10 Things Minimalists Don’t Waste Money on

… and you shouldn’t either

Becoming a minimalist makes life so much simpler; this can have a substantial effect on your budget too! As a minimalist, I don’t waste money on things I never gave a second thought about before starting my minimalist journey. I knew at the start becoming a minimalist would make my home more peaceful, but I had no idea it would actually help me keep more money in the bank!

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So what are some items minimalists don’t waste money on? I’m glad you asked! Here is my list of the top 10 items I quit wasting my money on after becoming a minimalist. Even if you don’t fully embrace the idea of minimalism you can still save yourself some money and give your budget a little more breathing room if you quit buying some of these items as well.

1. Minimalists Don’t Waste Money on a Lot of One Time Use Products

It just makes no sense to store 50 rolls of paper towels and keep throwing all that money in the trash! Literally! I never really thought about how much money we spent on paper towels, but I realized how quickly we went through a roll. The trash also filled up faster when we used paper towels. Not so long ago we were each using a half size paper towel at every meal AND I was cleaning the kitchen countertops with them as well as spot cleaning the rugs. That’s a lot of trash!

If you remember from 3 Weird Ways to Save Money we don’t pay for trash service. Eliminating the additional paper waste by simply using the abundance of tea towels and our set of previously almost never used cloth napkins we also saved some money by going through fewer trash bags. This is both a frugal and sustainable win!

2. A Different Cleaner for Every Application

Up until the beginning of this year, I bought hand soap, dishwashing soap for handwashing, kitchen countertop cleaner, bathroom cleaner, toilet bowl cleaner, furniture polish, glass cleaner, dishwasher detergent pods, and carpet stain remover. Prior to owning a steam mop, there were also the disposable dry dusting and wet mopping floor pads.

That’s a lot of cleaning product under the kitchen sink! And the bathroom sink. And the hall closet… it felt like we had cleaning products everywhere! All that cleaner didn’t just take up a lot of real state in the house; it also took up a considerable amount of real estate in the budget!

Now I find all I really need to handle most household cleaning is Thieves Household Cleaner, unscented Castile soap, baking soda, and lemon and Thieves essential oils. I mix a capful or two of the household cleaner in a spray bottle and use it to clean the kitchen countertops, stainless steel appliances, bathroom counters, mirrors, and to spot clean the rugs.

I mix a capful with some baking soda and lemon oil to make the kitchen sink and showers sparkly white. A combination of the household cleaner, water, and castile soap does a great job hand washing dishes. It also doubles as our hand soap in the kitchen. I currently use the Thieves dishwasher powder but am curious to DIY some pods and see how they do. The fewer things I buy the better! And to think I used to believe I needed nine different cleaning products to accomplish the same tasks!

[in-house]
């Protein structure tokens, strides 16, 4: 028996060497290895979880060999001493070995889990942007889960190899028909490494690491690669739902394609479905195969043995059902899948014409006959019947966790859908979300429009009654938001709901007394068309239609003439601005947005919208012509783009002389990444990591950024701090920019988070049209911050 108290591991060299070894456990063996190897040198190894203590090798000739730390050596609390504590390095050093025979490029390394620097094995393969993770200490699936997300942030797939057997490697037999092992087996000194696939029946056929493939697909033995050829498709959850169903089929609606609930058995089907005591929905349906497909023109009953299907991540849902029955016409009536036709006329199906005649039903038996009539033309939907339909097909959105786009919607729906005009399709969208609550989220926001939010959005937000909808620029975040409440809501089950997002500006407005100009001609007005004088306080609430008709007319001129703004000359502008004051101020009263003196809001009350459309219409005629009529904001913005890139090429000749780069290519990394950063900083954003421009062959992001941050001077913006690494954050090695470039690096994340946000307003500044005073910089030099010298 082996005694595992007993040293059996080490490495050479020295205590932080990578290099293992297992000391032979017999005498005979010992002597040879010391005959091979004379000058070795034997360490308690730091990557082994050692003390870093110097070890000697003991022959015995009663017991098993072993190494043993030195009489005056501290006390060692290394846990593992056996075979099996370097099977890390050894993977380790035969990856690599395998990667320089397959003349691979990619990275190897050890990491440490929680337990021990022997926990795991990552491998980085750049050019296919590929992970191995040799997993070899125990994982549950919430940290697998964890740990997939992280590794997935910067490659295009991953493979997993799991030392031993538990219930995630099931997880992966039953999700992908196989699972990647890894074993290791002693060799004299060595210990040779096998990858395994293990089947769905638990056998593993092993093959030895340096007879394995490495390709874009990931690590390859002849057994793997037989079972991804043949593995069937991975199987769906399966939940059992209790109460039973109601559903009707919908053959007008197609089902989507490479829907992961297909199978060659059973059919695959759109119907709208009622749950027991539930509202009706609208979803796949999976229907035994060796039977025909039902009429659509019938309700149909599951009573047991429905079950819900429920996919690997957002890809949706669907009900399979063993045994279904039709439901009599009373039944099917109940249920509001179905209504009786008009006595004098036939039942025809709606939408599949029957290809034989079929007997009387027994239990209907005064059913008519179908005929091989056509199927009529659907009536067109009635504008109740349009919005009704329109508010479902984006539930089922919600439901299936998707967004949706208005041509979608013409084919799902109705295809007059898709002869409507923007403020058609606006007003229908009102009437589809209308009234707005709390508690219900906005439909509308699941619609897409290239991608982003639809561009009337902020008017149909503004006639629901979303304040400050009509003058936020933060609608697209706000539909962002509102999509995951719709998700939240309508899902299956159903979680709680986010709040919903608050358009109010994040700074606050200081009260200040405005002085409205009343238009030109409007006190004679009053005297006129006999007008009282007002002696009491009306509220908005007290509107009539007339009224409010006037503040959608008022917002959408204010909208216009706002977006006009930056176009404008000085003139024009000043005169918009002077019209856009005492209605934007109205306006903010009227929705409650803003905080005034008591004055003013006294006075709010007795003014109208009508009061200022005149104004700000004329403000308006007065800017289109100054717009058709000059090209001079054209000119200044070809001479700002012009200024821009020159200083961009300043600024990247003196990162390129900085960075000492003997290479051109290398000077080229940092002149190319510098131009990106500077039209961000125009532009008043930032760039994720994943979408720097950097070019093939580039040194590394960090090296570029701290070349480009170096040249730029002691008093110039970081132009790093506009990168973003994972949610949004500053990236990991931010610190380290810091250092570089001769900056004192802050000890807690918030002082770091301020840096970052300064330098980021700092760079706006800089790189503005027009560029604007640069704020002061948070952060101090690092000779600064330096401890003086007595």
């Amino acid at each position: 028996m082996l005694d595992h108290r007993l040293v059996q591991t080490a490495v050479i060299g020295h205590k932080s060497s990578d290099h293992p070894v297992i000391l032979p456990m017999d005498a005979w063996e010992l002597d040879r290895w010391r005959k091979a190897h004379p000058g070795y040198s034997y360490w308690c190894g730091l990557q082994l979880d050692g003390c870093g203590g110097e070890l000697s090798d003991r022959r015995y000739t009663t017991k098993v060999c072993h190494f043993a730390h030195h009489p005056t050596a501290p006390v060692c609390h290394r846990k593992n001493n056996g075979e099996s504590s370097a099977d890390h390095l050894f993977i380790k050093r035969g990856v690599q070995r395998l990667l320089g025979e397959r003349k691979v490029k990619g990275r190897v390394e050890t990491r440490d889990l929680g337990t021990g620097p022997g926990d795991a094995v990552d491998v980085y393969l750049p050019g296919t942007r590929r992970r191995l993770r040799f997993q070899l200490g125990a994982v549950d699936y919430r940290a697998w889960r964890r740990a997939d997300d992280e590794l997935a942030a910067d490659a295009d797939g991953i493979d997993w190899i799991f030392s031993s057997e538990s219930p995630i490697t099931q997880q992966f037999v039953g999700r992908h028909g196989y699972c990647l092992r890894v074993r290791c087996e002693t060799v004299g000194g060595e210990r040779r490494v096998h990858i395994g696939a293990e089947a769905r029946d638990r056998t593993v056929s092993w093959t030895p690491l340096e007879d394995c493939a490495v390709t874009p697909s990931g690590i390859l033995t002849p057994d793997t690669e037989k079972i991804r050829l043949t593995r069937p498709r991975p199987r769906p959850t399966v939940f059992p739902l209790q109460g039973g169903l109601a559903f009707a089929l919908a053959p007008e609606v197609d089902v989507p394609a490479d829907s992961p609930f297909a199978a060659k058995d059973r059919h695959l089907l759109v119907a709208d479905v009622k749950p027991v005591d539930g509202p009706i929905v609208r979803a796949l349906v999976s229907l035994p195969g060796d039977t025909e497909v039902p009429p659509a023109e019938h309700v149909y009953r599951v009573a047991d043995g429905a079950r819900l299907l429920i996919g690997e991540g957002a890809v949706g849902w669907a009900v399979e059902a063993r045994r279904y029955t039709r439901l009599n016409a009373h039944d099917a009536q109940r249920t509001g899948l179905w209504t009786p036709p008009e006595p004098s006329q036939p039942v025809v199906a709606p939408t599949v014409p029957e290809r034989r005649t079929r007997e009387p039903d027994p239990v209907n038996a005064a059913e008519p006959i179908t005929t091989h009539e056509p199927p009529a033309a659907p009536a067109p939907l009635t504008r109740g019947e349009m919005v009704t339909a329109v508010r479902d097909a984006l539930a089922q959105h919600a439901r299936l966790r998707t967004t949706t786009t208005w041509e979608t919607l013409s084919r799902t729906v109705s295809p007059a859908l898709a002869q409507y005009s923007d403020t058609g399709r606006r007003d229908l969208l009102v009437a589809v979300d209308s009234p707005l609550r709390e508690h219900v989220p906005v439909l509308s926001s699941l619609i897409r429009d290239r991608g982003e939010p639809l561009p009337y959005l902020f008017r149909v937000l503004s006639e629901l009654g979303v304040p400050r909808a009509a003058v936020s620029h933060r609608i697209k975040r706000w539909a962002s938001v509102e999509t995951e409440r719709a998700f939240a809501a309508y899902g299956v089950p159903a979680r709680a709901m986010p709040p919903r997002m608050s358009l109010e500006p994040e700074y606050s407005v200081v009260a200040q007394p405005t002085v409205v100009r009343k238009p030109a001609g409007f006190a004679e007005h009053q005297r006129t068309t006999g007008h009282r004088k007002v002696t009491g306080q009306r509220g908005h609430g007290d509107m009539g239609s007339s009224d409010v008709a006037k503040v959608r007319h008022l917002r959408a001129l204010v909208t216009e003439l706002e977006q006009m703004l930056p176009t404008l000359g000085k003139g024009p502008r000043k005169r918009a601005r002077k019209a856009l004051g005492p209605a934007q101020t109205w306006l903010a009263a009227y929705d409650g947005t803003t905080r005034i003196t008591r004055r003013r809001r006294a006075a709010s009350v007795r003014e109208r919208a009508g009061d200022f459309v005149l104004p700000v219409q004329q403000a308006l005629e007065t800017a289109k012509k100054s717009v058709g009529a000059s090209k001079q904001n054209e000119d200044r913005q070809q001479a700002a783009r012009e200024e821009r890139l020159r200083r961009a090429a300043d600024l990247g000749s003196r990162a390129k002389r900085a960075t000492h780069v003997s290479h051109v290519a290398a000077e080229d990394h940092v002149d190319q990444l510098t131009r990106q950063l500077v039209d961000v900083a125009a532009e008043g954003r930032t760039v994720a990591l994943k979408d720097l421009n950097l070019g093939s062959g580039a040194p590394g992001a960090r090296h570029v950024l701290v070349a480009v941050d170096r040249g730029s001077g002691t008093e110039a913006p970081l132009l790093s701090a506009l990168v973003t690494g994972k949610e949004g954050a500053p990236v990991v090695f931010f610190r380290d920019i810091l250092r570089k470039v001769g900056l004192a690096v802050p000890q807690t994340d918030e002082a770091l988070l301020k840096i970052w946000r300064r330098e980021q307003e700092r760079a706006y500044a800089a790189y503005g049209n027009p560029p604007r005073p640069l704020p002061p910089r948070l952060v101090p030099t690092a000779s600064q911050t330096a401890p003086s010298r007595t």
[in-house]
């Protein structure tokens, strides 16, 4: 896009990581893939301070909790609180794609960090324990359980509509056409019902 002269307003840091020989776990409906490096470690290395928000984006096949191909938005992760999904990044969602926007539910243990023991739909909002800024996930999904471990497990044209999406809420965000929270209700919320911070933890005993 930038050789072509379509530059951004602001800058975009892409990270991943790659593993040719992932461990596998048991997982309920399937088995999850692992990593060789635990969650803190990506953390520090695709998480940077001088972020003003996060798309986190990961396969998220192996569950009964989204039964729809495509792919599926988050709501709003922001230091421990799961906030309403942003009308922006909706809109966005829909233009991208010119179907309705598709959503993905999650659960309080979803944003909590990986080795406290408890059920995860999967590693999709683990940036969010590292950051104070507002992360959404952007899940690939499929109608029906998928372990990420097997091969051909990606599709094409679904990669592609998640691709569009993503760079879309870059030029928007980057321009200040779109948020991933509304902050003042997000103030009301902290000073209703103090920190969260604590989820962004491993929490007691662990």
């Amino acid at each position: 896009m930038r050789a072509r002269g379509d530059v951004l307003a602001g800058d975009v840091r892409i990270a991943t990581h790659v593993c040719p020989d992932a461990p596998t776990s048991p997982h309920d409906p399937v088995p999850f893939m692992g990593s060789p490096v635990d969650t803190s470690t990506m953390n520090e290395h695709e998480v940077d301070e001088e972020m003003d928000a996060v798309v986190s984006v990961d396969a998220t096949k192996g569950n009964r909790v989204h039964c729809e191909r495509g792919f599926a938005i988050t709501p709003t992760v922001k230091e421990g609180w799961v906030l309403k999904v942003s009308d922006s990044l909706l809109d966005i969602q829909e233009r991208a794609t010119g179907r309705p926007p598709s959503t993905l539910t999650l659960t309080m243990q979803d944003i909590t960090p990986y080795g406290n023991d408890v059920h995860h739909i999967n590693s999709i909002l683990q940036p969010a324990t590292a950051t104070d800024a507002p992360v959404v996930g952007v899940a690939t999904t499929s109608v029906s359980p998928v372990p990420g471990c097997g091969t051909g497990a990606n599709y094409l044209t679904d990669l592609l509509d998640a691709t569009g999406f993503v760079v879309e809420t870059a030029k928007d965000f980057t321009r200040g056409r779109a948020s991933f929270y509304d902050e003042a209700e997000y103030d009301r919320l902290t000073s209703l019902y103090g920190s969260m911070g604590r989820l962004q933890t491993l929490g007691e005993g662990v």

3. Don’t Waste Money on Multiple or One Trick Pony Kitchen Gadgets & Utensils

I have a healthy collection of wooden spoons, a few scrapers, and spatulas, but nothing overwhelming. In the past this was not so; I pared things down considerably before we moved, but when unpacking still found three ground meat mashers (three!) and other multiples I quickly realized I didn’t even use! I googled the meat masher and Pampered Chef charges $15 for them! And I had three! I usually grab a wooden spoon when cooking ground meat.

As far as appliances go we have a microwave, single-serve coffee maker, blender, sandwich maker, and pressure cooker. The sandwich maker gets the most use in the fall and winter, but it was a wedding gift and 13 years later it is still going strong.

A pressure cooker is an awesome addition to the kitchen! We can cook a tenderloin in 40 minutes or less, can soup salsa, or veggies from the garden (when we have one), and slow cook soups or other “crockpot” recipes all day in the same appliance.

If it only serves one purpose or isn’t used often it doesn’t stick around long at our house. It is much easier to clean a kitchen with fewer appliances cluttering the countertops. Laptops are excluded from this statement; I work at the counter!

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4. Lots & Lots of Toys

At our old house, we only had one child when the living room became overrun with her stuff. We resigned ourselves to the fact that this would always be the case. Not so much anymore.

You see, the more toys kids have, the more they think they need. There is also an interesting situation that arises when there are so many toys to play with that the kid feels overwhelmed in trying to make a choice and plays with none of them! We had toys everywhere and yet someone was always bored and wanted something new to play with.